From Agronomists of the
Potash & Phosphate Institute
655 Engineering Drive, Suite 110
Norcross, Georgia 30092-2837
Phone (770) 447-0335

Winter 2005, No. 2


Manure nutrients, while they come in a less than desirable formulation, are valuable to feed crops and build soil organic matter. Careful management of animal manure is important to optimize the return from field application. Improper use of manure can result in over-application of nutrients, a major growing concern to the sustainability of agriculture lands.

Do you know how much land receives manure? The 2001 Census of Agriculture in Canada asked farmers how many acres they applied manure to…the results were surprising. Manitoba was the highest in Western Canada with 4.5% of all crop, fallow, and hay lands receiving manure. This was followed by 3.9% in Alberta and 1.3% in Saskatchewan. These are very small acreages when you consider that fertilizer is applied to 56 to 70% of the same area.

Manure contains a number of essential plant nutrients. Nitrogen, phosphorus, and potassium are all part of manure additions, along with a wide variety of secondary and micronutrients. Unlike commercial fertilizer, which has a guaranteed analysis, manure nutrients tend to be highly variable based on the source, feeding management, collection, and storage practices used. This variability means that manure analysis is essential for effective nutrient application practices.

Manure nitrogen is sometimes hard to estimate relative to fertilizer nitrogen. Almost half of the nitrogen in fresh manure is in the ammonium form, readily available to plants if properly managed. In the case of swine manure the plant-available nitrogen can be much higher. The remaining, or organic nitrogen, is released based on microbial processes with the help of warm soil temperatures and water. This provides a release of nitrogen over several years, a benefit which can be significant with manure that contains lots of straw. Remember that ammonia can be lost from manure when ammonium is converted to ammonia. Incorporation or injection into the soil is critical to capturing this nitrogen.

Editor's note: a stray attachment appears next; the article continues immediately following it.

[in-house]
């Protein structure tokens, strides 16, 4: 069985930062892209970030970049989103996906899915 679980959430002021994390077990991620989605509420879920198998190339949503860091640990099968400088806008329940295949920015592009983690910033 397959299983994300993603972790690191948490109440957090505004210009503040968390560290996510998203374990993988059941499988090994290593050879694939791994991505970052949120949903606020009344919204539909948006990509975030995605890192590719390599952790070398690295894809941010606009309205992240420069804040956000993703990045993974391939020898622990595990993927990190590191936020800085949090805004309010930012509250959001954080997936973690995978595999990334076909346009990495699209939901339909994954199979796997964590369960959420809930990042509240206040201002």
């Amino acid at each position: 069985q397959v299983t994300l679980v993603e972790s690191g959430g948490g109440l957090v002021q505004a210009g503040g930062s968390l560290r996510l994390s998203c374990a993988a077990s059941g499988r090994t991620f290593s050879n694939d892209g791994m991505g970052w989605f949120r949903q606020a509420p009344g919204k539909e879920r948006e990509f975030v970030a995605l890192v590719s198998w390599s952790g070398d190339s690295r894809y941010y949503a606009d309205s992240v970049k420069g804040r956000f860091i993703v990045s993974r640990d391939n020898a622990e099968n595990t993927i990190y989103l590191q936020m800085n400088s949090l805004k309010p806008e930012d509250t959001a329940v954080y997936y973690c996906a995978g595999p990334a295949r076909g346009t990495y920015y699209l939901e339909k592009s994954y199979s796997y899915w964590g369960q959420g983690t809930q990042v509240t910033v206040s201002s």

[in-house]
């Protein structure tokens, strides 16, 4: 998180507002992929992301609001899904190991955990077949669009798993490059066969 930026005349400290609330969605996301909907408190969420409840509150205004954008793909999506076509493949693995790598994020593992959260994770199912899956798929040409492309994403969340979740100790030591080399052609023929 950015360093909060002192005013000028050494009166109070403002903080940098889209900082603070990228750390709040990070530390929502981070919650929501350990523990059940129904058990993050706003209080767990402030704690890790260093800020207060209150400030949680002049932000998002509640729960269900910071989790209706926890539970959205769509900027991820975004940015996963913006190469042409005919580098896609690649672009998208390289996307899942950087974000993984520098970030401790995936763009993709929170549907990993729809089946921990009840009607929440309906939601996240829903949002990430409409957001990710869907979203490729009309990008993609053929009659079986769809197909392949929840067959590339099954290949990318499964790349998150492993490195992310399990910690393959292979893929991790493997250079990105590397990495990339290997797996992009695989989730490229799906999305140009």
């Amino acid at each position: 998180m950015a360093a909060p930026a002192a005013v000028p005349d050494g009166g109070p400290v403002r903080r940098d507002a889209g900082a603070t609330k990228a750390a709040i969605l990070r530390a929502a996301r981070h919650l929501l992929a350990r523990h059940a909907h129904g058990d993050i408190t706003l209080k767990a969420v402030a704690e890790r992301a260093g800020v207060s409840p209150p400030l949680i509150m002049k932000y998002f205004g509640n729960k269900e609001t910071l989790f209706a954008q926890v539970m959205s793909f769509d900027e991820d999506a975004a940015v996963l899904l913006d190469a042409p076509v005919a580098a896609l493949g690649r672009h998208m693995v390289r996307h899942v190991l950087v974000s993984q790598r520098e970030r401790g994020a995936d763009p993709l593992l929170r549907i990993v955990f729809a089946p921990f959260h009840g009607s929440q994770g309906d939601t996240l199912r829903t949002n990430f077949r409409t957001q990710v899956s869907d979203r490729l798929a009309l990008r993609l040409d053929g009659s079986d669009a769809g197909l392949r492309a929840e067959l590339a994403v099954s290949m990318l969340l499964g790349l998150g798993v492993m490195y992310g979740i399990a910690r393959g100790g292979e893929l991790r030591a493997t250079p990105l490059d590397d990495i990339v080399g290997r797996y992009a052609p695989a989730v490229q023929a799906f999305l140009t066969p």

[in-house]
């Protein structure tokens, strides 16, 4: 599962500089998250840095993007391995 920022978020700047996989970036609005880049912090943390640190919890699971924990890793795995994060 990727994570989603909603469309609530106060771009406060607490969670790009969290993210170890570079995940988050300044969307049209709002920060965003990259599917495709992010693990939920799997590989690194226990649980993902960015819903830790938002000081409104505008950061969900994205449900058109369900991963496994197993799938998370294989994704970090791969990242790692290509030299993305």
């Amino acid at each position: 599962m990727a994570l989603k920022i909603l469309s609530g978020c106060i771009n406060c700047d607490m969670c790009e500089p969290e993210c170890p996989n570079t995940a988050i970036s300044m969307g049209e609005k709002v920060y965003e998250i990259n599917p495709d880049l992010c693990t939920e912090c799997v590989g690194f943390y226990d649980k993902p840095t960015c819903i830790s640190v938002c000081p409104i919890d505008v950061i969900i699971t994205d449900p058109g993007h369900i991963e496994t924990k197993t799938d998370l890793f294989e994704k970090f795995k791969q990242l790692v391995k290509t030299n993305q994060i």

Phosphorus and potassium availability varies from 50 to 100% in the application year. There are few environmental concerns associated with excessive potassium in soils, but that is not the case for phosphorus. Be aware that manure runoff and loss from fields, as well as treated soil, can pollute surface waters when high in phosphorus. Every attempt should be made to minimize this loss, an important responsibility for land managers.

Nutrients are not the only value to manure. While many farmers are now focusing on improving the use of manure to avoid high fertilizer costs, manure also helps improve soil organic matter, soil physical structure, and water holding capacity. It is important to remember that applying manure to land for the first time actually provides some of the best responses recorded, something that may help when calculating the cost of hauling manure.

Manure application is going to become closely scrutinized—-it is time to ensure you are ready for an environmental audit. While manure will not replace commercial fertilizer, there are many more acres that would benefit from its application. As a crop adviser, if you work with manure managers, be sure and help them avoid any problems that may come with proposed soil phosphorus regulations. Good management is needed to capture the full value of the product.


For more information, contact Dr. Adrian M. Johnston, Western Canada Director, PPI, 12-425 Pinehouse Drive, Saskatoon, Saskatchewan, Canada S7K 5K2. Phone: (306) 956-0619. E-mail:

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